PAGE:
Both books are filled with quality hunting stories, trophy photos and the lists of animals taken across North America. They offer hunters a collection of statistics, reports and photos, which assist hunters to field judge animals while they are out hunting. Both books also allow hunters to research specific counties where trophy animals have been taken, providing tools that help ensure they are hunting in prime locations where “Booner” animals live and where the genetics are available to produce the trophy that a specific hunter is looking for. Additionally, Boone and Crockett created the Whitetail Distribution Map to assist hunters in locating hunting lands that are rich in quality animals. Hunters looking to take quality animals can use these resources to their advantage by spending quality time planning hunts whether hunting whitetail, Coues whitetail or another species.
Today, the Boone and Crockett Club continues to focus on record keeping, education, conservation, fair chase hunting and the protection of our lands and wildlife. The B&C Conservation Policy Team works in partnership with public policy leaders as well as congress to ensure that hunters have a voice in policy decisions.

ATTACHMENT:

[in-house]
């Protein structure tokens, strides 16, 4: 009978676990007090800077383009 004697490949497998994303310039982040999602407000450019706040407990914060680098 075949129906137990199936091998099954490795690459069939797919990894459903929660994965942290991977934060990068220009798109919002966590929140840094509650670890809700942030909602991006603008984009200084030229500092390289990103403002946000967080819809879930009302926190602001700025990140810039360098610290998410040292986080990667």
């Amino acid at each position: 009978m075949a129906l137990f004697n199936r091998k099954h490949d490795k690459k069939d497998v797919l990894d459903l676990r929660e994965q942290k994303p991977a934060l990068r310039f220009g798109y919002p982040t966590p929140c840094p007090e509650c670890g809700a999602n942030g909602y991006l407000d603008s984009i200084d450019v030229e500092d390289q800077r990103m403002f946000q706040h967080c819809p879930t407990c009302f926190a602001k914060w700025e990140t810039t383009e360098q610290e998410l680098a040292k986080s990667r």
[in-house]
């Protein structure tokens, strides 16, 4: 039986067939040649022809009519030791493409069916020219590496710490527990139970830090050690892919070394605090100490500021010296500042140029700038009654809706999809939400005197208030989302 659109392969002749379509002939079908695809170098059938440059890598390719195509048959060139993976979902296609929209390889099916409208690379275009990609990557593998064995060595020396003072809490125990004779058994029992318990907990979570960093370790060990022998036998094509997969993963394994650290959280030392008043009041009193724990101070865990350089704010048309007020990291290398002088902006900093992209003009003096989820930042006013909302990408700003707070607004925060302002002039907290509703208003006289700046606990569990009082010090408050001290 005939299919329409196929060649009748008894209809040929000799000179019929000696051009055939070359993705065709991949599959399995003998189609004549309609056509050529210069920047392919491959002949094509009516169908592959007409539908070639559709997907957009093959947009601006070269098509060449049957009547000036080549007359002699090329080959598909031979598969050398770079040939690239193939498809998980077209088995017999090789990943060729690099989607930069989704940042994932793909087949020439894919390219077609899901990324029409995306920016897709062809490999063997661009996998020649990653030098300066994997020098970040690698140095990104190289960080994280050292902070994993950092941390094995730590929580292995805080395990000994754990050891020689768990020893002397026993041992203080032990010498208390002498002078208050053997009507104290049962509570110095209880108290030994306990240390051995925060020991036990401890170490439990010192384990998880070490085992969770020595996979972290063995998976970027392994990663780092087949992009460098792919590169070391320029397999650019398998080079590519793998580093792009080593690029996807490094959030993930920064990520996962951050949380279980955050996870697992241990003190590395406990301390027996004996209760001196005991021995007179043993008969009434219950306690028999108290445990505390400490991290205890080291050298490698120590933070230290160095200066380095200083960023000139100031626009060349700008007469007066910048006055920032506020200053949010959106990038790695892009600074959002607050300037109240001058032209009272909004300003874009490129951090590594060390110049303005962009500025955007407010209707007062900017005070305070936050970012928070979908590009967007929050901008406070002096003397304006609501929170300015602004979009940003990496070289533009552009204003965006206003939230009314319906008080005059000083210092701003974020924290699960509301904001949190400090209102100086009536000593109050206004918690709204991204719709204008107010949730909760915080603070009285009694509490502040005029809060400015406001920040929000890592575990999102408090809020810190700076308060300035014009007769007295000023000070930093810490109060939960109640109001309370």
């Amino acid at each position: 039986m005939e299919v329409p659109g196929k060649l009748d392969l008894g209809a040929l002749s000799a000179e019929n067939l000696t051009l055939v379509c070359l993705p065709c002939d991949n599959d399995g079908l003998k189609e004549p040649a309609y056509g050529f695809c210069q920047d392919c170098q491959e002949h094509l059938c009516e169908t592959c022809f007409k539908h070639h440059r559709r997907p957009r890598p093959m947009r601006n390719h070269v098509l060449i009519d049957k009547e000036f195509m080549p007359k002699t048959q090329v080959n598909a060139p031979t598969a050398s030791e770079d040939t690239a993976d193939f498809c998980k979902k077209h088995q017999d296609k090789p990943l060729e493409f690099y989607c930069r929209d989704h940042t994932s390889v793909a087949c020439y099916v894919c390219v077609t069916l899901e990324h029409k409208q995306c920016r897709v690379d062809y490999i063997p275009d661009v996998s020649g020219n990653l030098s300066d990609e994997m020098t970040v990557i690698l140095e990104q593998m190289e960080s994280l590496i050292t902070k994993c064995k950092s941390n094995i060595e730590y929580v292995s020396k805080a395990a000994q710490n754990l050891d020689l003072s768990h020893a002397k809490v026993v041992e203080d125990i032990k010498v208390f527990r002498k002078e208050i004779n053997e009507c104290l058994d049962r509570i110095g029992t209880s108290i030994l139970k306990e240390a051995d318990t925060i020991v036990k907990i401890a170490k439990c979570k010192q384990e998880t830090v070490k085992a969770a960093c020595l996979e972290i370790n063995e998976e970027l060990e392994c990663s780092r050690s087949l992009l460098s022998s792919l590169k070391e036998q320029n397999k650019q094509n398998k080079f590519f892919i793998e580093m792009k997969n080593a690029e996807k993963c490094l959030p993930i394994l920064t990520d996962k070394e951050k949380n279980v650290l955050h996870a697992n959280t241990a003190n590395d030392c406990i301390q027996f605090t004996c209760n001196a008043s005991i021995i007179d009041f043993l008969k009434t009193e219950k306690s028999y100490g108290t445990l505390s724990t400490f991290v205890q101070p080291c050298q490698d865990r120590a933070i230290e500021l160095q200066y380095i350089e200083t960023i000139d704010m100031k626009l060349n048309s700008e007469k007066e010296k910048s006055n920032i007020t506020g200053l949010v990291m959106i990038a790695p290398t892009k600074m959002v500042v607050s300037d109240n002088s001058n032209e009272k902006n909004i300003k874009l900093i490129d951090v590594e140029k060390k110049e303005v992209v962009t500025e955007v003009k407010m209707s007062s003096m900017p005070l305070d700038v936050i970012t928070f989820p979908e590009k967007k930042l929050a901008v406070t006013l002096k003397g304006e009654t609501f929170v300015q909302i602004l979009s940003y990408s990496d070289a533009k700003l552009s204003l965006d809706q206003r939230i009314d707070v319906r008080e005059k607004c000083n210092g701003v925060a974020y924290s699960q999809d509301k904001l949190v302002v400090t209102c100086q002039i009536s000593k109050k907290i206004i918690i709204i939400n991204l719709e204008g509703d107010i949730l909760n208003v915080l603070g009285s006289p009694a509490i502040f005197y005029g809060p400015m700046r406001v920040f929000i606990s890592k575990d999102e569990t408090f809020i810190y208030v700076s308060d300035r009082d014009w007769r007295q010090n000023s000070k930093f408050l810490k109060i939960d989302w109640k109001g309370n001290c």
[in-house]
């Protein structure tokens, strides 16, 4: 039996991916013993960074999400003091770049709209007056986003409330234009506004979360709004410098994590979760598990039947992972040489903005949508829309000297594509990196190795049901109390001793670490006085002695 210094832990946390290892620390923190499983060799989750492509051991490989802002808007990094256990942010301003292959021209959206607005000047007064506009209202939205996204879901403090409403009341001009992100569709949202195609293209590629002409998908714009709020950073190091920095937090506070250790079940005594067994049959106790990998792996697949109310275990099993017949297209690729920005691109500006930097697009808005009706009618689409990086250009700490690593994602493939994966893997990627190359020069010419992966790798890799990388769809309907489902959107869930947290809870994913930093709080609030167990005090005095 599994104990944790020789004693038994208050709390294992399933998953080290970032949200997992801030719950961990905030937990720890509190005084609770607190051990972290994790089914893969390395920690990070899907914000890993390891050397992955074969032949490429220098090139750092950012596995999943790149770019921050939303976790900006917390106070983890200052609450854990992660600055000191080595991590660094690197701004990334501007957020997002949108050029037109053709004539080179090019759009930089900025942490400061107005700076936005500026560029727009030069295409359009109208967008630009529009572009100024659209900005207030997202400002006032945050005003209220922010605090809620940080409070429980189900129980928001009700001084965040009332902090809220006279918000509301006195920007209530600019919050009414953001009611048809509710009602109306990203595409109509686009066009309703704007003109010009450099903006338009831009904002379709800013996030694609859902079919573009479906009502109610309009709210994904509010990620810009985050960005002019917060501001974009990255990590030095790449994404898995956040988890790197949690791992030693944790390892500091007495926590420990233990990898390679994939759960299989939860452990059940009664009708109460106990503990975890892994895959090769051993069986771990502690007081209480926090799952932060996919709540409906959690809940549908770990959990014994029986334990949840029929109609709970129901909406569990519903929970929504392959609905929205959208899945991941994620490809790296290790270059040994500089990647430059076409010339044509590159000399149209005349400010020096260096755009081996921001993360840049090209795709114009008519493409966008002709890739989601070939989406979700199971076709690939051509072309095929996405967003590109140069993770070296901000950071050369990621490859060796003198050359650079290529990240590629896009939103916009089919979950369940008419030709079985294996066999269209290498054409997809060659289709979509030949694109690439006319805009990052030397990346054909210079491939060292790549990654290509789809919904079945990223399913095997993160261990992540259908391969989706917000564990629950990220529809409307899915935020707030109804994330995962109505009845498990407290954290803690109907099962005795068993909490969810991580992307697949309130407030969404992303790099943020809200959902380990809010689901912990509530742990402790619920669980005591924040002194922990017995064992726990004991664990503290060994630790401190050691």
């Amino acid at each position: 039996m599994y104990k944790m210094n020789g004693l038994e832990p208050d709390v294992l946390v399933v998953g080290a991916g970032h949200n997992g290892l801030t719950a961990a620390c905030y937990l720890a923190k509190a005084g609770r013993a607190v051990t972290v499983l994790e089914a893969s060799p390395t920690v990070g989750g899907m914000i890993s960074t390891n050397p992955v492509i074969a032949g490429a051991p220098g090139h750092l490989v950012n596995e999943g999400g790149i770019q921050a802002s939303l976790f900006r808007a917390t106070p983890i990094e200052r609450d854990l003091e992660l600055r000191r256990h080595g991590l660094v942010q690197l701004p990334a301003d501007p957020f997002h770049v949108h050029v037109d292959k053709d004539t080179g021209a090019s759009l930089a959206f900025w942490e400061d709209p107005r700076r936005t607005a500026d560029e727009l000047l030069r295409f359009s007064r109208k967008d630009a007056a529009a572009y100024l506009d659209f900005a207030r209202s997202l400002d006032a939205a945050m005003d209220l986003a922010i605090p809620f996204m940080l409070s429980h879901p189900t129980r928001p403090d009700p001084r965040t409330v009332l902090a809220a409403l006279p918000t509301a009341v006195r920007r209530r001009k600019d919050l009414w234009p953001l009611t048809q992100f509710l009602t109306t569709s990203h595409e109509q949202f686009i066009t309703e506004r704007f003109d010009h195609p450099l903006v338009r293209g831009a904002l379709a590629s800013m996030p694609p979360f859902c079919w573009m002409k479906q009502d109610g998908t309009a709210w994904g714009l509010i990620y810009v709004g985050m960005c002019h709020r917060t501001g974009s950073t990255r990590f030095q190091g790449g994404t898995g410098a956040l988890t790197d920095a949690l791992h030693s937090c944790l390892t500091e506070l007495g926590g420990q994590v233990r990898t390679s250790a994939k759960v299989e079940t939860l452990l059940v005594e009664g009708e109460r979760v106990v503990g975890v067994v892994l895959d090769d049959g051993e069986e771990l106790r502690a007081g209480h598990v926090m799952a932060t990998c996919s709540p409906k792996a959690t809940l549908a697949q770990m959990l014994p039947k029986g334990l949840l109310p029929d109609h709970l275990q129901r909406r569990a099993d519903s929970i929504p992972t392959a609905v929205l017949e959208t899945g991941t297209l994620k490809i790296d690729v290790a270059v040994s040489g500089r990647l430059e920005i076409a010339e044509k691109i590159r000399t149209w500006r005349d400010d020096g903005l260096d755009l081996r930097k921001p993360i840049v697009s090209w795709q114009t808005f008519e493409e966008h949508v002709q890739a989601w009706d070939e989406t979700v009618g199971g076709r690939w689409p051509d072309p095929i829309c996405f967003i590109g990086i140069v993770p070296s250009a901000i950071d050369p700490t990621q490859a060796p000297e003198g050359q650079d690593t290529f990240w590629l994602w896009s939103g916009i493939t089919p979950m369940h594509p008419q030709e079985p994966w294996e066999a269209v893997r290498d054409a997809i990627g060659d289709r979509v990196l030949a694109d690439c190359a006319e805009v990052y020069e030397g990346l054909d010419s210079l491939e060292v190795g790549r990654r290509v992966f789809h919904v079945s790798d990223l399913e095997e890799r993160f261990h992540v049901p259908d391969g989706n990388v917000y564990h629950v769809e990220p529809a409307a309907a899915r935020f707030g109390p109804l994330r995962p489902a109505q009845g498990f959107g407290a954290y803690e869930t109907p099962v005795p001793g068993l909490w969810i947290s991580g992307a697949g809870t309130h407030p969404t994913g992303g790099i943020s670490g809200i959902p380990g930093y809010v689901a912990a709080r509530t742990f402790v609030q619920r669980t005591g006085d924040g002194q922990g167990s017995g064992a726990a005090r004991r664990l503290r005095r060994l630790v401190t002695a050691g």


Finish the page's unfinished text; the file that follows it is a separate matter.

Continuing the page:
I encourage every hunter to become an associate of the Boone and Crockett Club. Anyone can become an Associate Member; there is no need to have a trophy in the record book to join, just a desire to support fair chase hunting. Yearly associate dues of $35.00 include a subscription to the quarterly Fair Chase magazine, a 20% discount on Boone and Crockett Club books, select merchandise, a window decal and access to specific areas on the Boone and Crockett website. Organizations like The Boone and Crockett Club deserve our support.
My own quest for a “Booner” will continue year after year and I know the research and the information that I get from B&C will continue to guide me on my quest. Whether I accomplish my goal or not, I will continue to support the Boone and Crockett Club.